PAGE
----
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TOP          =======UNDERSTANDING HINDUISM======

Acts versus Knowledge
From The Mahabharata
Santi Parva, Section CCXLI
Translated by Sri Kisari Mohan Ganguli

Suka said: The declarations of the Vedas are twofold. They once lay down the command: ‘Do all acts.’ They also indicate (the reverse, saying), ‘Give up acts.’ Whither do persons go by the aid of Knowledge and whither by the aid of acts? I desire to hear this. Do tell me this. Indeed, these declarations about knowledge and acts are dissimilar and even contradictory.

[Note: The Vedas proclaim the efficacy of both acts and knowledge. Acts are not laid down for those that have Knowledge.]

Bhishma said: Thus addressed, the son of Parsara said these words unto his son: I shall expound to thee the two paths, viz., the destructible and the indestructible, depending respectively upon acts and knowledge. Listen with concentrated attention, O child, to me, as I tell thee the place that is reached by one with the aid of Knowledge, and that other place which is reached with the aid of acts. The difference between these two places is as great as the limitless sky. The question that thou hast asked me has given me such pain as an atheistic discourse gives to a man of faith. These are the two paths upon which the Vedas are established; the duties (acts) indicated by Pravritti, and those based on Nivritti that have treated of so excellently.

By acts, a living creature is destroyed. By knowledge, however, he becomes emancipated. For this reason, Yogis who behold the other side of the ocean of life never betake themselves to acts. Through acts one is forced to take rebirth, after death, with a body composed of the six and ten ingredients. Through knowledge, however, one becomes transformed into that which is Eternal, Unmanifest and immutable. One class of persons that are however of little intelligence, applaud acts. In consequence of this they have to assume bodies (one after another) ceaselessly.

Those men whose perceptions are keen in respect of duties and who have attained to that high understanding (which leads to knowledge), never applaud acts even as persons that depend for their drinking water upon the supply of streams never applaud wells and tanks. The fruit that one obtains of acts consists of pleasure and pain, of existence and non-existence. By knowledge, one attains to that where there is no occasion for grief; where one becomes freed from both birth and death; where one is not subject to decrepitude; where one transcends the state of conscious existence. Where there is Brahman, which is Supreme, Unmanifest, immutable, ever-existent, imperceptible, above the reach of pain, immortal, and transcending destruction; where all become freed from the influence of all pairs of opposites (like pleasure and pain, etc.,), as also of wish and purpose.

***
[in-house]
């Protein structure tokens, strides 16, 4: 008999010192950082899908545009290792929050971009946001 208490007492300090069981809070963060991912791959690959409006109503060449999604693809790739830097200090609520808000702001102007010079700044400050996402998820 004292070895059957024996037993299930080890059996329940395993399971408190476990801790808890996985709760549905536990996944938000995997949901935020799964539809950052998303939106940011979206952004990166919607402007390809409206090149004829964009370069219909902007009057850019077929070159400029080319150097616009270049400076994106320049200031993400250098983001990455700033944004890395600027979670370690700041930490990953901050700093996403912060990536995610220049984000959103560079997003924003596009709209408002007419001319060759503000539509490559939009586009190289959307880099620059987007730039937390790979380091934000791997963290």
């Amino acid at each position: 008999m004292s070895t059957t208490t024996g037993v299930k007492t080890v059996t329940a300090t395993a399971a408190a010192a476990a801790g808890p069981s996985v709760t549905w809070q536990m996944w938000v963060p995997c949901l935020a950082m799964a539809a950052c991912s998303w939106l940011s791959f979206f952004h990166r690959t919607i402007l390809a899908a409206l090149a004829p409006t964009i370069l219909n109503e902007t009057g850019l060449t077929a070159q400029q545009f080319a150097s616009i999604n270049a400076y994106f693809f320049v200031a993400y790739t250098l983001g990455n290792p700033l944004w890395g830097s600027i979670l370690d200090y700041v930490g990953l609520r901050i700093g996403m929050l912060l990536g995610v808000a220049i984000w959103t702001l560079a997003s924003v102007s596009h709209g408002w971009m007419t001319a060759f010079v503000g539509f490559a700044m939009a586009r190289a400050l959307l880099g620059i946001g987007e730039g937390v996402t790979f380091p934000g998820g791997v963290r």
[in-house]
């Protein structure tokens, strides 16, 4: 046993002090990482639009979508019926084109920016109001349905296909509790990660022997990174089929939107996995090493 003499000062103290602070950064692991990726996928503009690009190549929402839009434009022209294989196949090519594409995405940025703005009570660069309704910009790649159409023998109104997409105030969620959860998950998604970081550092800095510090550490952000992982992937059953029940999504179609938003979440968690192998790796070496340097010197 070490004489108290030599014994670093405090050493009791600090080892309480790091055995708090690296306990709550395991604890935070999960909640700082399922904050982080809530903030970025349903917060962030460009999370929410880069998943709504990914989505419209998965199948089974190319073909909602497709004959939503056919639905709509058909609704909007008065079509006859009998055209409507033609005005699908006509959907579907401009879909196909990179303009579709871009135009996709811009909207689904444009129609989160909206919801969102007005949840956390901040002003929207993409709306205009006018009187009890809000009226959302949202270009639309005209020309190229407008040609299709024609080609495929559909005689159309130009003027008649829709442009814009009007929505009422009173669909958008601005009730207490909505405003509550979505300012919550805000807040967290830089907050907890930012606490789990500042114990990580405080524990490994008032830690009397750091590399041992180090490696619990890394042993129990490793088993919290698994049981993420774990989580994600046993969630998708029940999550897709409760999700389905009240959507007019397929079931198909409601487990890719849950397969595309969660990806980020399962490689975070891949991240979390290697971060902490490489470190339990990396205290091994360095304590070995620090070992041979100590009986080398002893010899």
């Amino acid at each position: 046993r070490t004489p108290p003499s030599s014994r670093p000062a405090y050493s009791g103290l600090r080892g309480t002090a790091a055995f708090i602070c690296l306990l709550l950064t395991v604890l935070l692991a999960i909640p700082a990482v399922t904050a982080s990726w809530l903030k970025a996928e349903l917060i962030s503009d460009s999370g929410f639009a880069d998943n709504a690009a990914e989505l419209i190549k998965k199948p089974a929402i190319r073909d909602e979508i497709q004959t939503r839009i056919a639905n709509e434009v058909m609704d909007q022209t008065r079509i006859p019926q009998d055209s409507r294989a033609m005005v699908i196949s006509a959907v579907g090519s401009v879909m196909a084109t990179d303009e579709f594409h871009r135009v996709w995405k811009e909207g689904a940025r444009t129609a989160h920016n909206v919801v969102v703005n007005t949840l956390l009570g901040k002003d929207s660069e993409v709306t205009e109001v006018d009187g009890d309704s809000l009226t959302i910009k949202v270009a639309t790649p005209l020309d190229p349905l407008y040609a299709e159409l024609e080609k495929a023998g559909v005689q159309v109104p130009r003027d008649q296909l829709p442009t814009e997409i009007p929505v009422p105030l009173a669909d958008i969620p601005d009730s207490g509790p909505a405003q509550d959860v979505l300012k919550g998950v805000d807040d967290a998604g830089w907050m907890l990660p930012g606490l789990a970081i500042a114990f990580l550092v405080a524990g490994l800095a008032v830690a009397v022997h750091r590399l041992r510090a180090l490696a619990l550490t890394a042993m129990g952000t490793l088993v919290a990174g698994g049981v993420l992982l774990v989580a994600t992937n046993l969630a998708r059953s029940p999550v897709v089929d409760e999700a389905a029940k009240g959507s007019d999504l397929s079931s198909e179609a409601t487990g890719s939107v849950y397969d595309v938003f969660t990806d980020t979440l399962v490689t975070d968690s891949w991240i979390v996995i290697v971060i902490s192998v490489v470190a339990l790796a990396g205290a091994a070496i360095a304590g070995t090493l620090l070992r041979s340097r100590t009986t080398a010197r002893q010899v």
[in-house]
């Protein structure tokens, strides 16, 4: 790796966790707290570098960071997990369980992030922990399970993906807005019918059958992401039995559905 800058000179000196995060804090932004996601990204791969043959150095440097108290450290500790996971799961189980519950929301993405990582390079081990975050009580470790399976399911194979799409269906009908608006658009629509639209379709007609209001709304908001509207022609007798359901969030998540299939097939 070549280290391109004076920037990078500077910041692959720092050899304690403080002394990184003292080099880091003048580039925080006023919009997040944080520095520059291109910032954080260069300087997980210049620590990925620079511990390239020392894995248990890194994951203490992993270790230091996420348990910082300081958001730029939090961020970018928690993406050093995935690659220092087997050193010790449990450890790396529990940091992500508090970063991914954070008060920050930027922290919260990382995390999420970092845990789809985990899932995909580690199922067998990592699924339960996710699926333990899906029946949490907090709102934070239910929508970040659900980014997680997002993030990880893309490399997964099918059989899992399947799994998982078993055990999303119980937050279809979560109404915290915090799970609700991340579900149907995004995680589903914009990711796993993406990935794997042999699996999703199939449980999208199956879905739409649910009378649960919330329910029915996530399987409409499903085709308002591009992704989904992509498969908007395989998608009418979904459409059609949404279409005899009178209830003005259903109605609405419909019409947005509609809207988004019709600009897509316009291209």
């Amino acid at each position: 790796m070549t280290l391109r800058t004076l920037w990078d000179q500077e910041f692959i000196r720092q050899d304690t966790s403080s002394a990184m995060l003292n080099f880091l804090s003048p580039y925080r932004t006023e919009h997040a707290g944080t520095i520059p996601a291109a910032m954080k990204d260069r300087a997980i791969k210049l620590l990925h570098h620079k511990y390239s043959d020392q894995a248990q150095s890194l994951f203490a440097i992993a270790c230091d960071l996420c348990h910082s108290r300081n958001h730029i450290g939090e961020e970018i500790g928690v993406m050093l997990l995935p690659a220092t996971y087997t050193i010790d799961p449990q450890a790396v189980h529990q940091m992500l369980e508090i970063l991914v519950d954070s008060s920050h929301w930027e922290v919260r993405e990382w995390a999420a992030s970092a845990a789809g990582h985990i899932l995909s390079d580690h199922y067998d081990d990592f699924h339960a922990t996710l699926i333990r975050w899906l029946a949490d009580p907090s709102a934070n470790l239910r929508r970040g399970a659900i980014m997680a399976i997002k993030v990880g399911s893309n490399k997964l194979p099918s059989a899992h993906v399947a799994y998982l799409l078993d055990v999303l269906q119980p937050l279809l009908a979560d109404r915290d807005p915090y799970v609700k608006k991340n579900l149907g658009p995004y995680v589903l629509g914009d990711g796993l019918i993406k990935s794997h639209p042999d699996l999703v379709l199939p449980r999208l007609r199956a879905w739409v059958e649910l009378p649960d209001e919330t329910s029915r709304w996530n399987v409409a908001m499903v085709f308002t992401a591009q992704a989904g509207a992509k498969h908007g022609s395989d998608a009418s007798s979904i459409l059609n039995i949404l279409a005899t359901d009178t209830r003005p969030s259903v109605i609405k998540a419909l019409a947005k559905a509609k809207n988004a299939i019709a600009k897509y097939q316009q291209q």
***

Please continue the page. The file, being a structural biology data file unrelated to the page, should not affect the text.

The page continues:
[Note Manasena Karmana is explained by the commentator as Sankalpena.]

Reaching that stage, they cast equal eyes on everything, become universal friends and devoted to the good of all creatures. There is a wide gulf, O son, between one devoted to knowledge and one devoted to acts. Know that the man of knowledge, without undergoing destruction, remains existent forever like the moon on the last day of the dark fortnight existing in a subtle (but undestroyed) form. The great Rishis (Yajnavalkya in Brihadaranyaka) has said this more elaborately. As regards the man devoted to acts, his nature may be inferred from beholding the newborn moon, which appears like a bent thread in the firmament.

[Note: The meaning is this: the man of acts is like the newborn moon, i.e., subject to growth and decay.]

Know, O son, that the person of acts takes rebirth with a body with eleven entities, for its ingredients, that are the results of modification, and with a subtle form that represents a total of six and ten. The deity who takes refuge in that (material) form, like a drop of water on a lotus leaf, should be known as Kshetrajna (Soul), which is Eternal, and which succeeds by Yoga in transcending both the mind and the knowledge.

[Note: The soul resides in the body without partaking of any of the attributes of the body. It is, therefore, likened to a drop of water on the lotus leaf, which, though on the leaf, is not yet attached to it, in so much that it may go off without at all soaking or drenching any part of the leaf.]

Tamas, Rajas and Sattwa are the attributes of the knowledge. The knowledge is the attribute of the individual soul residing within the body. The individual soul, in its turn, comes from the Supreme Soul.

[Note: Literally, ‘Tamas, Rajas and Sattwa have the attributes of Jiva (individual soul) for their essence.’ The particular attribute of the jiva here referred to is the Jnanamaya Kosha. Jiva, again, is an accident of the Soul. The soul comes from the Supreme Soul. Thus the chain of existence is traced to the Supreme Soul. In verse 20 again it is said that the body, which by itself is inanimate, when it exists with the Soul, is an accident of Jiva with attributes.]

The body with the soul is said to be the attribute of Jiva. It is Jiva that acts and cause all bodies to live. He who has created the seven worlds is said by those that are acquainted with what is Kshetra (and what is Kshetrajna) to be above Jiva.

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Pravritti- Nivritti
Gita

Preyas & Sreyas                 
Virtue,Wealth & Pleasure
Mantras- Sacred Fire             
Maya
The soul and its destiny        
Egoism

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